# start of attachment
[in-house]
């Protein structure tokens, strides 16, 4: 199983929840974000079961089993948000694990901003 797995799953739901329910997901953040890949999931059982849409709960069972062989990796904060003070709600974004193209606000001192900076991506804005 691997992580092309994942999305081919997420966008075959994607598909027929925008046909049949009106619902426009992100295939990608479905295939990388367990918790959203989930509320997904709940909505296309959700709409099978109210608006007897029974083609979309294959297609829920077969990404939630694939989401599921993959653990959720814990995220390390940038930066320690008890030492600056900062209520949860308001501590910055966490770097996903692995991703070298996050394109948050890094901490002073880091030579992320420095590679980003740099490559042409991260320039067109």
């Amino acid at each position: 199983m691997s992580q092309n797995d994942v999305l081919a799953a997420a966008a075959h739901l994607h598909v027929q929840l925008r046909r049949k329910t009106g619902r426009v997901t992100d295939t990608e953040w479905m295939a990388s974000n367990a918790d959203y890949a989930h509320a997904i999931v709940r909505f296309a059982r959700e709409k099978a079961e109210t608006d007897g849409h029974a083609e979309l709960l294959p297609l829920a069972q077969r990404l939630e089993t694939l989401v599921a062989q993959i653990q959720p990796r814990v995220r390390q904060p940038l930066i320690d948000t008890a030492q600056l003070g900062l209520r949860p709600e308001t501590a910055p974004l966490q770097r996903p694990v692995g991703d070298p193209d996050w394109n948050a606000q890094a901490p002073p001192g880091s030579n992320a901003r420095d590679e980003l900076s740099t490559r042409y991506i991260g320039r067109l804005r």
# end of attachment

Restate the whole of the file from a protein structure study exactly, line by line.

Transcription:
[in-house]
């Protein structure tokens, strides 16, 4: 199983929840974000079961089993948000694990901003 797995799953739901329910997901953040890949999931059982849409709960069972062989990796904060003070709600974004193209606000001192900076991506804005 691997992580092309994942999305081919997420966008075959994607598909027929925008046909049949009106619902426009992100295939990608479905295939990388367990918790959203989930509320997904709940909505296309959700709409099978109210608006007897029974083609979309294959297609829920077969990404939630694939989401599921993959653990959720814990995220390390940038930066320690008890030492600056900062209520949860308001501590910055966490770097996903692995991703070298996050394109948050890094901490002073880091030579992320420095590679980003740099490559042409991260320039067109």
């Amino acid at each position: 199983m691997s992580q092309n797995d994942v999305l081919a799953a997420a966008a075959h739901l994607h598909v027929q929840l925008r046909r049949k329910t009106g619902r426009v997901t992100d295939t990608e953040w479905m295939a990388s974000n367990a918790d959203y890949a989930h509320a997904i999931v709940r909505f296309a059982r959700e709409k099978a079961e109210t608006d007897g849409h029974a083609e979309l709960l294959p297609l829920a069972q077969r990404l939630e089993t694939l989401v599921a062989q993959i653990q959720p990796r814990v995220r390390q904060p940038l930066i320690d948000t008890a030492q600056l003070g900062l209520r949860p709600e308001t501590a910055p974004l966490q770097r996903p694990v692995g991703d070298p193209d996050w394109n948050a606000q890094a901490p002073p001192g880091s030579n992320a901003r420095d590679e980003l900076s740099t490559r042409y991506i991260g320039r067109l804005r």